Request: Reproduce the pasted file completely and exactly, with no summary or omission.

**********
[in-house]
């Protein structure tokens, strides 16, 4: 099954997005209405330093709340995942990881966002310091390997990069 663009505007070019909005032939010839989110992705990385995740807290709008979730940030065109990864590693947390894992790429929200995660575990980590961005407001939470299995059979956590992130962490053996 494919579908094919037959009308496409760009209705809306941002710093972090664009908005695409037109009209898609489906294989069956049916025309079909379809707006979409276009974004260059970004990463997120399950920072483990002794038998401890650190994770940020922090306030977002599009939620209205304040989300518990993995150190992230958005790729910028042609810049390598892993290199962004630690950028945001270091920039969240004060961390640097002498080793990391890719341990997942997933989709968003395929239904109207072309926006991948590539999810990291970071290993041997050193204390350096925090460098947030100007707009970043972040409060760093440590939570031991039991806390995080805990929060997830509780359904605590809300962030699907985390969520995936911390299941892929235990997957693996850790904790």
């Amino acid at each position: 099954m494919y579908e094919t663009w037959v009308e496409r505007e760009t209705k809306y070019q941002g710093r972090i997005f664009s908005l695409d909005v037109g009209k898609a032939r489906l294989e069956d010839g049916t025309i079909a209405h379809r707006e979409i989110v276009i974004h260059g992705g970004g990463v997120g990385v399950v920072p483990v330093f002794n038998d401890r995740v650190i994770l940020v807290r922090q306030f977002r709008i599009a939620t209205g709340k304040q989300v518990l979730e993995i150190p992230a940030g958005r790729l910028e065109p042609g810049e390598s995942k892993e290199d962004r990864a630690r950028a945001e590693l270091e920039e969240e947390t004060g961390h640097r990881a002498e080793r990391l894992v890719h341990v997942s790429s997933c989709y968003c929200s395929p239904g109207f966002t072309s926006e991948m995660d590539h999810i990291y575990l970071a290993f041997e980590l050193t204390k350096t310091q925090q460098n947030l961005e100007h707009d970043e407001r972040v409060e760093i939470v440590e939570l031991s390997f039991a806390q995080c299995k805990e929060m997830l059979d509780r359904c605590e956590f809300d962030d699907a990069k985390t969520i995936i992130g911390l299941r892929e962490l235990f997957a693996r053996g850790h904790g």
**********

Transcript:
[in-house]
């Protein structure tokens, strides 16, 4: 099954997005209405330093709340995942990881966002310091390997990069 663009505007070019909005032939010839989110992705990385995740807290709008979730940030065109990864590693947390894992790429929200995660575990980590961005407001939470299995059979956590992130962490053996 494919579908094919037959009308496409760009209705809306941002710093972090664009908005695409037109009209898609489906294989069956049916025309079909379809707006979409276009974004260059970004990463997120399950920072483990002794038998401890650190994770940020922090306030977002599009939620209205304040989300518990993995150190992230958005790729910028042609810049390598892993290199962004630690950028945001270091920039969240004060961390640097002498080793990391890719341990997942997933989709968003395929239904109207072309926006991948590539999810990291970071290993041997050193204390350096925090460098947030100007707009970043972040409060760093440590939570031991039991806390995080805990929060997830509780359904605590809300962030699907985390969520995936911390299941892929235990997957693996850790904790």
């Amino acid at each position: 099954m494919y579908e094919t663009w037959v009308e496409r505007e760009t209705k809306y070019q941002g710093r972090i997005f664009s908005l695409d909005v037109g009209k898609a032939r489906l294989e069956d010839g049916t025309i079909a209405h379809r707006e979409i989110v276009i974004h260059g992705g970004g990463v997120g990385v399950v920072p483990v330093f002794n038998d401890r995740v650190i994770l940020v807290r922090q306030f977002r709008i599009a939620t209205g709340k304040q989300v518990l979730e993995i150190p992230a940030g958005r790729l910028e065109p042609g810049e390598s995942k892993e290199d962004r990864a630690r950028a945001e590693l270091e920039e969240e947390t004060g961390h640097r990881a002498e080793r990391l894992v890719h341990v997942s790429s997933c989709y968003c929200s395929p239904g109207f966002t072309s926006e991948m995660d590539h999810i990291y575990l970071a290993f041997e980590l050193t204390k350096t310091q925090q460098n947030l961005e100007h707009d970043e407001r972040v409060e760093i939470v440590e939570l031991s390997f039991a806390q995080c299995k805990e929060m997830l059979d509780r359904c605590e956590f809300d962030d699907a990069k985390t969520i995936i992130g911390l299941r892929e962490l235990f997957a693996r053996g850790h904790g």